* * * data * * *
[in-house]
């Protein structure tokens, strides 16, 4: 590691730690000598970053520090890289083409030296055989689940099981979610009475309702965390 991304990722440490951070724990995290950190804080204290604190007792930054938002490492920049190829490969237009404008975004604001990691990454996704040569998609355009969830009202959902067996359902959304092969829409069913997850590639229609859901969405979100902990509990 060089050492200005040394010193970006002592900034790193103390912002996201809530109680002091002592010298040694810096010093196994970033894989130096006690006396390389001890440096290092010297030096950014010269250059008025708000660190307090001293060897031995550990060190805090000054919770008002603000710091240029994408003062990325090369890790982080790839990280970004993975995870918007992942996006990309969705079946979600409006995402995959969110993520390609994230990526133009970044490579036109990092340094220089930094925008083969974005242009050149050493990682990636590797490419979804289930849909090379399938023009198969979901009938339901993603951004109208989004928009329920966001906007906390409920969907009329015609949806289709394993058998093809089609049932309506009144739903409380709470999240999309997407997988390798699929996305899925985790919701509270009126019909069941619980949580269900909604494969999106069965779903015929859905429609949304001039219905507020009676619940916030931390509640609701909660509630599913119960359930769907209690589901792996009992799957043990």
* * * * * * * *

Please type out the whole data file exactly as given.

[in-house]
């Protein structure tokens, strides 16, 4: 590691730690000598970053520090890289083409030296055989689940099981979610009475309702965390 991304990722440490951070724990995290950190804080204290604190007792930054938002490492920049190829490969237009404008975004604001990691990454996704040569998609355009969830009202959902067996359902959304092969829409069913997850590639229609859901969405979100902990509990 060089050492200005040394010193970006002592900034790193103390912002996201809530109680002091002592010298040694810096010093196994970033894989130096006690006396390389001890440096290092010297030096950014010269250059008025708000660190307090001293060897031995550990060190805090000054919770008002603000710091240029994408003062990325090369890790982080790839990280970004993975995870918007992942996006990309969705079946979600409006995402995959969110993520390609994230990526133009970044490579036109990092340094220089930094925008083969974005242009050149050493990682990636590797490419979804289930849909090379399938023009198969979901009938339901993603951004109208989004928009329920966001906007906390409920969907009329015609949806289709394993058998093809089609049932309506009144739903409380709470999240999309997407997988390798699929996305899925985790919701509270009126019909069941619980949580269900909604494969999106069965779903015929859905429609949304001039219905507020009676619940916030931390509640609701909660509630599913119960359930769907209690589901792996009992799957043990």